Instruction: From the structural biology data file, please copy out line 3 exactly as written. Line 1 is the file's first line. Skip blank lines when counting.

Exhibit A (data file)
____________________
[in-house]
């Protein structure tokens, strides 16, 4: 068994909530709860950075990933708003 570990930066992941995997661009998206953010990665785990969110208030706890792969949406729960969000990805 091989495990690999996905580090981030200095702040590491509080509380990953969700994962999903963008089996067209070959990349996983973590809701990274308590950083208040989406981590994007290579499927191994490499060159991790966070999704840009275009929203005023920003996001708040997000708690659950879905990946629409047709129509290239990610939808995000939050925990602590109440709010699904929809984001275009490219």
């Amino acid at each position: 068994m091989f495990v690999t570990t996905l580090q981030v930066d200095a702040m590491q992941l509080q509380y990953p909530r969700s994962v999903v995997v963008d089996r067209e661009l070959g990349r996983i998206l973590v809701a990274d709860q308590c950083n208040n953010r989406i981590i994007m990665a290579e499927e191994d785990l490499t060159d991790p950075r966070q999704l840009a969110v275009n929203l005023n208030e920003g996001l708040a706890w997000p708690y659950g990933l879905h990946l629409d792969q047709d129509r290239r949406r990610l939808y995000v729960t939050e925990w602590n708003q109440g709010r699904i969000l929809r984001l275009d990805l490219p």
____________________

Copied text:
């Amino acid at each position: 068994m091989f495990v690999t570990t996905l580090q981030v930066d200095a702040m590491q992941l509080q509380y990953p909530r969700s994962v999903v995997v963008d089996r067209e661009l070959g990349r996983i998206l973590v809701a990274d709860q308590c950083n208040n953010r989406i981590i994007m990665a290579e499927e191994d785990l490499t060159d991790p950075r966070q999704l840009a969110v275009n929203l005023n208030e920003g996001l708040a706890w997000p708690y659950g990933l879905h990946l629409d792969q047709d129509r290239r949406r990610l939808y995000v729960t939050e925990w602590n708003q109440g709010r699904i969000l929809r984001l275009d990805l490219p």